THE PRESIDENT: Exactly. I’ve give you a second example, and that is the issue of voting — I mentioned this earlier. We’re the only advanced democracy in the world that makes it harder for people to vote. (Laughter.) No, I hear laughing, but it’s sad. We take enormous pride in the fact that we are the world’s oldest continuous democracy, and yet we systematically put up barriers and make it as hard as possible for our citizens to vote. And it is much easier to order pizza or a trip than it is for you to exercise the single most important task in a democracy, and that is for you to select who is going to represent you in government.

Now, I think it’s important for a group like this, as we come up to an election, regardless of your party affiliation, to think about how do we redesign our systems so that we don’t have 50 percent or 55 percent voter participation on presidential elections, and during off-year congressional elections, you’ve got 39 or 40 percent voting.

Q Mr. President, you’re in the state with the worst voter turnout in the country over the last few years.

THE PRESIDENT: By coincidence.

Q We would take 55 percent tomorrow if we could get it. (Laughter.)

THE PRESIDENT: There is a reason I’m bringing this up. (Laughter.) But it’s not just Texas. And so one of the things that we’re doing is engaging folks who are already doing interesting work in the online space, how can we create safe, secure, smart systems for people to be able to vote much easier online, and what are the technologies to help people get aware of what they’re voting about, who they’re voting for — that’s, again, an issue where you don’t want the federal government engineering all that. But what we can do is to have the incredible talent that’s represented in this auditorium really spend time thinking about that and getting to work on it.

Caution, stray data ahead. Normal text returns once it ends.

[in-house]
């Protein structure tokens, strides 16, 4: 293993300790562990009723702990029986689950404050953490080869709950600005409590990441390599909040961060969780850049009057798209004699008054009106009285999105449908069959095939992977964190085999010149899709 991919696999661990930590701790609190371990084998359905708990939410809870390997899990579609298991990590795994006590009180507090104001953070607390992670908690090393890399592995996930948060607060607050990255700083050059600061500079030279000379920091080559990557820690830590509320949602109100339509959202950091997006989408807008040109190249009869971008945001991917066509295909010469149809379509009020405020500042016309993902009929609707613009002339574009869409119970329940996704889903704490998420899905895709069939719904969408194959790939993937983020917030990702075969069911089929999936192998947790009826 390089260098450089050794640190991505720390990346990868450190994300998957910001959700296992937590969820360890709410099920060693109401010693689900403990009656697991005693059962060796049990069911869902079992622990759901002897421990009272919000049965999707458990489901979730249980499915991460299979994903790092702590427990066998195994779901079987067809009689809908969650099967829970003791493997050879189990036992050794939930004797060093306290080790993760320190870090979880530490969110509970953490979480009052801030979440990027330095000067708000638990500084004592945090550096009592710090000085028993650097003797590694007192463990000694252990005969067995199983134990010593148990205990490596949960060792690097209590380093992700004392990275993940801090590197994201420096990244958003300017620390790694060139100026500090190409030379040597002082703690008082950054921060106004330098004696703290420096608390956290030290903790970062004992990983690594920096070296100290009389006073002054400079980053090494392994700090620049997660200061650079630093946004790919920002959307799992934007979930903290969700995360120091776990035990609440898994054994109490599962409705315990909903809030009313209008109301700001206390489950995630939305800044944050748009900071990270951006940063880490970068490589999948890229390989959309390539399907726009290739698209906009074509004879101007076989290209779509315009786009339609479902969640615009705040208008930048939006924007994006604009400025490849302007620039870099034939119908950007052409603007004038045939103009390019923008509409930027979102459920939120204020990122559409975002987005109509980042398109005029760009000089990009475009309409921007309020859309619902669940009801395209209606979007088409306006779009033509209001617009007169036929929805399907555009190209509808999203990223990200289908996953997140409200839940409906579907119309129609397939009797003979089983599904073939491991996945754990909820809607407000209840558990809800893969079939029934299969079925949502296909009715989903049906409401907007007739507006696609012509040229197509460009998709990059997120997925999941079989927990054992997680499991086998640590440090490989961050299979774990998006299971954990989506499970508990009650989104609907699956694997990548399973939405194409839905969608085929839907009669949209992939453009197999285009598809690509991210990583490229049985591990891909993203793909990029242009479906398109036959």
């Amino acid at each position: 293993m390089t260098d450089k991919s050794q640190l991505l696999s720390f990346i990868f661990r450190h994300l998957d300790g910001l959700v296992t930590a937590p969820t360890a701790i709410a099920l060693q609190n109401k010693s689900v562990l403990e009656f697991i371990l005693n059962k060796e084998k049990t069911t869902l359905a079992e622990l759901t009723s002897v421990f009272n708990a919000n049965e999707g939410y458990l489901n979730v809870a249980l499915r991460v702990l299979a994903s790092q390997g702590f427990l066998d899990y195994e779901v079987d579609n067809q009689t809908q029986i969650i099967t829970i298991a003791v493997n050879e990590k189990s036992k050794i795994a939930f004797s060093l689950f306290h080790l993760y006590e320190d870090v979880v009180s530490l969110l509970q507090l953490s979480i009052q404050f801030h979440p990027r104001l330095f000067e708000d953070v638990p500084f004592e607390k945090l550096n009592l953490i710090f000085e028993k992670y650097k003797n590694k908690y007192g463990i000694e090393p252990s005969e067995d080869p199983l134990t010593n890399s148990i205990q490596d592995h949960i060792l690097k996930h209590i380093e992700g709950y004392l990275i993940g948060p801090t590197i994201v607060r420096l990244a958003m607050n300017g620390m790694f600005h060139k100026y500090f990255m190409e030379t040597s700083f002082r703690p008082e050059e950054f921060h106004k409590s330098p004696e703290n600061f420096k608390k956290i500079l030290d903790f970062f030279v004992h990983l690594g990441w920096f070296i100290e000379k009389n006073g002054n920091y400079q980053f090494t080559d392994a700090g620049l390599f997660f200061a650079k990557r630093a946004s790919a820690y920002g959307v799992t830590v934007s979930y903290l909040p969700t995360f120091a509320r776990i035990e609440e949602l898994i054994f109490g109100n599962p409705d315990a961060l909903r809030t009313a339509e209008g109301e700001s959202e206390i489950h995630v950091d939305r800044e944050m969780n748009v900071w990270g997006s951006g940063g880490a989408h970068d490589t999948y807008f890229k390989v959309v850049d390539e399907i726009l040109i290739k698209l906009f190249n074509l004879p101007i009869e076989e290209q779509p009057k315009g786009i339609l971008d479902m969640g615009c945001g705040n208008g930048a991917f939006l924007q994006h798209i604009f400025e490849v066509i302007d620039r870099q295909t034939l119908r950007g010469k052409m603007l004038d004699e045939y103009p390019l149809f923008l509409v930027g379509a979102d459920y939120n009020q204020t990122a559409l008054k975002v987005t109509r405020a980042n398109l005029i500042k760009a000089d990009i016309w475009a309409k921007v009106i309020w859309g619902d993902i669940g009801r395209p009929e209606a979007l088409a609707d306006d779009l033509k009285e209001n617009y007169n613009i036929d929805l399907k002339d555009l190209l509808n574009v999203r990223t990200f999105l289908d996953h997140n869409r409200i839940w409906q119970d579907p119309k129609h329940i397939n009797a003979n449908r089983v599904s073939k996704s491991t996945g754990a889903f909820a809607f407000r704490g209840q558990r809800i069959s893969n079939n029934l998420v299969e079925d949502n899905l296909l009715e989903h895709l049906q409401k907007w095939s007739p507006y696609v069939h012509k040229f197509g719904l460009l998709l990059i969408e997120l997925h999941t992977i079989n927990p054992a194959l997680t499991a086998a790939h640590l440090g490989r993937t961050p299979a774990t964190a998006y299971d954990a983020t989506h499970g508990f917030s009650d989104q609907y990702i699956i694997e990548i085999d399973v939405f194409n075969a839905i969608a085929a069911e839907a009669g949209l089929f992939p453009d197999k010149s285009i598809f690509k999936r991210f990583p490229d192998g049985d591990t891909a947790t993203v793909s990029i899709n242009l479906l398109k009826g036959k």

This sounds interesting — it’s an excellent idea for the federal government to launch an initiative like this; a large-scale research effort to study “safe, secure, smart” systems for the administration of elections. I look forward to hearing more about this as the election season progresses, and I hope that the President makes good on his promise to “engage folks who are already doing interesting work” in this area. So as way of a shout-out to the President, the team at the Caltech/MIT Voting Technology Project has been working on these issues since 2000, and we are ready to do more!